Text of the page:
Very few World Series matchups in recent history offer more intrigue than Cleveland facing the Chicago Cubs in a series that will ultimately be remembered for one of these organizations ending a long championship drought.

But this would be a fantastic matchup without all of the historical context, and one you simply don’t want to miss. So let’s take a look at the championship schedule before breaking down both of these teams.



It was easy to overlook this Cleveland team coming into the postseason. They were dealing with a number of injuries, and they were facing the big bats of the Boston Red Sox in the ALDS. Surely, they would be steamrolled by David Ortiz, Mookie Betts and the star-laden lineup that Boston possessed.

Not so fast, folks.

Cleveland’s pitching, instead, dominated both Boston’s boppers and the big bats of the Toronto Blue Jays in the ALCS. Cleveland’s staff through eight games has an ERA of 1.77, a WHIP of 1.01 and 81 strikeouts in 71 innings.

Corey Kluber and Josh Tomlin have been fantastic as starters, giving up just five runs between them in five starts and 29 innings pitched. Reliever Andrew Miller has been basically unhittable as the team’s stopper out of the bullpen and has yet to give up a run. Closer Cody Allen hasn’t given up a run, either, and has five saves. 

The team’s bullpen, in general, has been superb. In the ALCS, Cleveland’s relievers gave up just four runs in 22 innings. In Game 3, the bullpen was required to throw 8.1 innings after Trevor Bauer had to be taken out of the game with a finger injury.

The result? Six relievers gave up just two runs and Cleveland won, 4-2.

In part, Cleveland’s bullpen has been so successful because manager Terry Francona doesn’t have strict roles assigned for his various components, instead using pitchers when he feels he needs them. It’s why a pitcher like Miller—who easily could fill the closer role—has found himself in the setup role, but he has also appeared in games in the fifth, sixth and seventh innings.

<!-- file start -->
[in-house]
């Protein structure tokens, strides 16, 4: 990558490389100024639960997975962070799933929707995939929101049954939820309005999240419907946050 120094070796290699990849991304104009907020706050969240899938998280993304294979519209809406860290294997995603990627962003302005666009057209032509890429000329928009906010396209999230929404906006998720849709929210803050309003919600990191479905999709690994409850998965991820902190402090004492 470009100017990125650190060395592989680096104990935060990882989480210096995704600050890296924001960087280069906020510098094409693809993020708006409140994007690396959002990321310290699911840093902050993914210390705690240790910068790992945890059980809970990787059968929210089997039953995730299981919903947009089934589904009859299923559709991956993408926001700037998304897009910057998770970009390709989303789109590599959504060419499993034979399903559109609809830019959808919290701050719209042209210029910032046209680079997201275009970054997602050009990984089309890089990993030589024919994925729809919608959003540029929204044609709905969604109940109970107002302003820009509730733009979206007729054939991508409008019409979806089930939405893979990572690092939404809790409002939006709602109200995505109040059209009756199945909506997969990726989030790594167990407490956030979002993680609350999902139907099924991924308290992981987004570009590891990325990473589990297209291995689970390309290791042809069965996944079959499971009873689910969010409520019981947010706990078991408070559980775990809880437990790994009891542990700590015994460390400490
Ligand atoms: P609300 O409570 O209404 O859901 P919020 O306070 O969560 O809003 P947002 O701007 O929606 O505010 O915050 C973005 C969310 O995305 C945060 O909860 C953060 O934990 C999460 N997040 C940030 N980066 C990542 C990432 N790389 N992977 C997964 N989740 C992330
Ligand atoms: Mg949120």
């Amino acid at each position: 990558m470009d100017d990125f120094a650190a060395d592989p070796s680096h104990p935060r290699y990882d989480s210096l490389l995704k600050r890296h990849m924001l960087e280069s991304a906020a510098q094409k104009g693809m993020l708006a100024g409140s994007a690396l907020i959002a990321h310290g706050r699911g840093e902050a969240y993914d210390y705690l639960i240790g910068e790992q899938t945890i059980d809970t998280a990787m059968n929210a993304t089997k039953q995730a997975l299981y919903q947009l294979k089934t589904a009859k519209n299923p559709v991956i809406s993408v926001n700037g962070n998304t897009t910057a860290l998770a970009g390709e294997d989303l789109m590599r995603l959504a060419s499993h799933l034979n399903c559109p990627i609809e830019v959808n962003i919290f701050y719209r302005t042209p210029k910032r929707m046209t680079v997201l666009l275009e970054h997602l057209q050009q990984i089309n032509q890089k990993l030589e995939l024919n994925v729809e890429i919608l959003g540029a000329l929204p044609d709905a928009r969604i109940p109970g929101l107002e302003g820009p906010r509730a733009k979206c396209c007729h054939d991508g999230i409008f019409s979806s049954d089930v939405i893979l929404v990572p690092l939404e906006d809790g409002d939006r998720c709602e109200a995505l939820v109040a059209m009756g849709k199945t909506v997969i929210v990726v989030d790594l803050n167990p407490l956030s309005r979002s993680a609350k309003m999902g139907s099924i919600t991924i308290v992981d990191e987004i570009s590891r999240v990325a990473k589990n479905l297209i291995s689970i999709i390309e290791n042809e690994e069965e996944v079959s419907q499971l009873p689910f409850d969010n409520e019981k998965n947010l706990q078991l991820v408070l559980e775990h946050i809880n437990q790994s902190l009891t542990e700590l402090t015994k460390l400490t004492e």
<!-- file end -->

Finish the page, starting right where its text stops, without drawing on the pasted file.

“Everybody (puts) the ego aside on this team,” reliever Bryan Shaw told Rob Oller of the Columbus Dispatch. “If guys were down there (saying) ‘I’m pitching my inning or I’m doing this,’ I don’t think we could have gotten to where we’re at right now.”

Cleveland’s bullpen has had to be superb—after Kluber and Tomlin, the team doesn’t have great starting pitching. But the team’s offense shouldn’t be an afterthought, either.

Carlos Santana and Mike Napoli provide the pop. Jason Kipnis, Francisco Lindor and Jose Ramirez do a little bit of everything. Rajai Davis has been a revelation. Cleveland doesn’t have the bats that the Cubs possess, but they didn’t have the bats that the Red Sox and Blue Jays possessed, either.

But here they are. And once again, they’ll rely on their bullpen, their defense and timely hitting against a Cubs team that, on paper, is clearly more talented. 


Chicago Cubs

The Cubs were the best MLB team during the regular season, and it was never really in doubt. Few teams have the star power, depth and balance that the Cubs possess. 

Offensively, Kris Bryant and Anthony Rizzo each hit over 30 home runs and 100 RBI, while Addison Russell added 21 dingers and 95 ribbies. Then there’s Javier Baez, who has hit .342 this postseason with one home run, four doubles, seven RBI and seven runs scored. 

And hey, for good measure, the Cubs also throw Ben Zobrist, Dexter Fowler and Willson Contreras at opposing pitchers, while Jason Heyward provides excellent defense in right field for the team. Good luck finding many weaknesses with this unit.

Oh, but it doesn’t end there. Players like Albert Almora Jr. and Jorge Soler are available off the bench, and Kyle Schwarber might return from a season-long injury to improve the team’s depth as well, per Gordon Wittenmyer of the Chicago Sun-Times. And the ever-brilliant Joe Maddon is pulling the strings, and he always seems to know exactly what strings to pull with this lineup.

Of course, the team’s pitching is pretty stacked, too. 

The Cubs have a much more reliable postseason rotation than Cleveland, leaning on Jon Lester, Jake Arrieta, Kyle Hendricks and John Lackey. Lester has given up two runs in 21 postseason innings. Hendricks has given up just three runs over 16.1 innings. Arrieta and Lackey have been shakier this postseason but both had solid regular seasons and have October experience.

In the bullpen, Aroldis Chapman has also been a bit shakier, giving up three runs in eight innings pitched, though he does have three saves. Travis Wood and Carl Edwards, however, have given up one run in a combined 8.1 innings pitched, so Chicago’s bullpen has solid options as well.

Like Cleveland, the Cubs also play very good defense. And unlike Cleveland, which is without starting pitcher Carlos Carrasco and outfielder Michael Brantley, the Cubs are mostly healthy.

The argument for the Cubs is pretty simple: They’ve been the best team in baseball all year, they’re the better team on paper and their offense woke up against the San Francisco Giants. They were constructed to win a title, and they certainly feel they are capable of living up to those expectations.

“We’ve been believing it all year,” Cubs shortstop Addison Russell told Jared Diamond of the Wall Street Journal. “And the moment’s here.”

Indeed it is. Cleveland’s performance thus far has been magical, but the Cubs appear to simply be the better team.



The Cubs will end their World Series drought, winning this matchup in six games.


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